Auburn football: Peyton Barber learning to overcome dyslexia, Tigers feel 'blessed' to have him

rblack@ledger-enquirer.comApril 15, 2014 

AUBURN, Ala. — Memorizing plays has never come easy for Peyton Barber.

Until a few months ago, though, he wasn’t sure exactly why. Yes, he had been diagnosed with attention deficit hyperactive disorder in high school. But sitting in class a few months ago, he knew something else was amiss.

“I was reading and the words would come off the page and then I would start reading backward,” said Barber, a redshirt freshman running back. “I was wondering what was going on and I had always had that problem, so I went and talked to one of the counselors about it and they said, 'We'll get you tested.'”

When the results came back, Barber had his answer: The Alpharetta (Ga.) High School product had dyslexia. The discovery didn’t shock him, as he said his father also battles dyslexia. If nothing else, Barber was just relieved to finally know what he had been dealing with.

In the months since, Barber said things in the classroom haven’t changed all that much, with the accommodations made for his ADHD already in place.

Auburn’s coaching knew about his ADHD when they were recruiting him, Barber said, and they couldn’t have cared less.

“Coach (Gus) Malzahn and (offensive coordinator) Coach (Rhett) Lashlee said we can work past that,” Barber said. “That was one of my biggest things coming into it.”

Still, it was a bit too much to take in when he arrived last fall. Barber admitted that due to his dyslexia and ADHD, it takes him “a little bit longer to learn plays than the average person.”

That’s why he believes redshirting during the 2013 season was so beneficial.

“I like to actually go on the scout team and give (myself) a chance to get better,” he said. “I was really standing around during the first part of the season just watching Tre (Mason) do everything — and Cam (Artis-Payne). I told myself, ‘Why don't I go get better and go work with the scout team?”

Malzahn couldn’t say enough about Barber’s willingness to take a pounding on the scout team last year.

“Being a scout team guy, you learn a lot,” Auburn’s head coach said. “Those are situations that usually make or break a lot of guys when they either get tough and fight through it or they go the other way. Peyton was very — I'm not going to say a pleasant surprise — but we really got some great response from the scout team coaches and the defense, the way he showed toughness and durability and everything. That's a tough spot. A scout-team running back during season is not a popular thing to do for an average person.”

He’s continued to impress those around the program since the calendar flipped to 2014, as he’s been fighting the senior pair of Artis-Payne and Corey Grant to become Mason’s successor in the backfield.

“He’s strong. Works really hard, really runs behind his pads. He’s a big bag back, a lot like ‘CAP,’” said starting center Reese Dismukes, invoking Artis-Payne’s nickname as a means of comparison. “He’s going to get yards and he’s really agile. Hard to take down. Makes a lot of people miss. All-around, he’s a great back like we’ve had in the past. This is ‘Running Back U.’ We’re going to have good backs and he’s another one of those.”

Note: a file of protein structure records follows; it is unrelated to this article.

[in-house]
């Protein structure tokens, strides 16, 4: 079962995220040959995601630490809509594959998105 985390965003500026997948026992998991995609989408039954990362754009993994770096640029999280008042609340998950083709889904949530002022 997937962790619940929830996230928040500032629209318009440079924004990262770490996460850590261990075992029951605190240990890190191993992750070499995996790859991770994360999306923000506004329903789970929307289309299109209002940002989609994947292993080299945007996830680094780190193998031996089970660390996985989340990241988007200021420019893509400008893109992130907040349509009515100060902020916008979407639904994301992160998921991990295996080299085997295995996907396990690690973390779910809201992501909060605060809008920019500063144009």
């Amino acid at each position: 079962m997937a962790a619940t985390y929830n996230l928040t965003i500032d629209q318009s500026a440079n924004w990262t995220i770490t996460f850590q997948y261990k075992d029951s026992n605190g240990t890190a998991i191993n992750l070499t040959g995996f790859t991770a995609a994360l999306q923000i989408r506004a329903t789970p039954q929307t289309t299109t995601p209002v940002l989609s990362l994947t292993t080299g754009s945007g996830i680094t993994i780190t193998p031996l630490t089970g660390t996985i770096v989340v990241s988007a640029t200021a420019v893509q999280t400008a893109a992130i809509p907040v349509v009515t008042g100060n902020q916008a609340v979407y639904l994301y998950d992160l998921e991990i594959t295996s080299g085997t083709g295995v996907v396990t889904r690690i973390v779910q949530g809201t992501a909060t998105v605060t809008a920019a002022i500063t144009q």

Of course, one player on the Tigers’ roster was already well-aware of Barber’s gifts.

“He’s my high school teammate,” said defensive end Carl Lawson, who graduated from Alpharetta and was also part of Auburn’s 2013 recruiting class. “I know what type of back he is and everybody else on the team knows what type of back he is. You can ask anybody. Great player.”

If not for Lawson, it’s possible Barber would never have made it to the Plains in the first place.

“That's my best friend,” Barber said. “We were next door neighbors in high school and we didn't really (talk) recruiting coming out of high school, but he was that guy I could talk to about everything on all of my official visits. He was really one the deciding factors in me coming to Auburn, just because I wanted to have somebody that I was close to, that I could talk to.”

Though he might not be as close with Jeff Whitaker as he is with Lawson, consider the senior defensive tackle an ardent Barber backer. He tossed out adjectives like “great,” “talented” and “rare” to describe Barber’s ability.

In short, Whitaker believes Barber is a “blessing” to the Tigers’ program.

“I know when I say that some people might look at me crazy, but they will see as well that he has a bright future,” he said. “I joke with him all the time that every time I see his dad and his mom I say, ‘Well, they’re smiling for a reason,’ because they also know is future is bright. He’s a great guy. The sky’s the limit for Peyton. I can’t wait to see what God’s got in store for him.”

As much as Barber appreciated the kind words, he knows those don’t matter if he doesn’t put in the work.

Until he gets his first carry in a regular season game, he’ll simply keep his nose to the grindstone.

“I can't really be worried about that at the moment,” he said. “Just keep approaching things (the same) every day, stay prayed up.”


    Excerpted from the National Center for Learning Disabilities' website, the bullet points below hit upon a few characteristics of dyslexia:

  • Dyslexia is the name for specific learning disabilities in reading.
  • Dyslexia is often characterized by difficulties with accurate word recognition, decoding and spelling.
  • Dyslexia may cause problems with reading comprehension and slow down vocabulary growth.
  • Dyslexia may result in poor reading fluency and reading out loud.
  • Dyslexia is neurological and often genetic.
  • Dyslexia is not the result of poor instruction.
  • With the proper support, almost all people with dyslexia can become good readers and writers.

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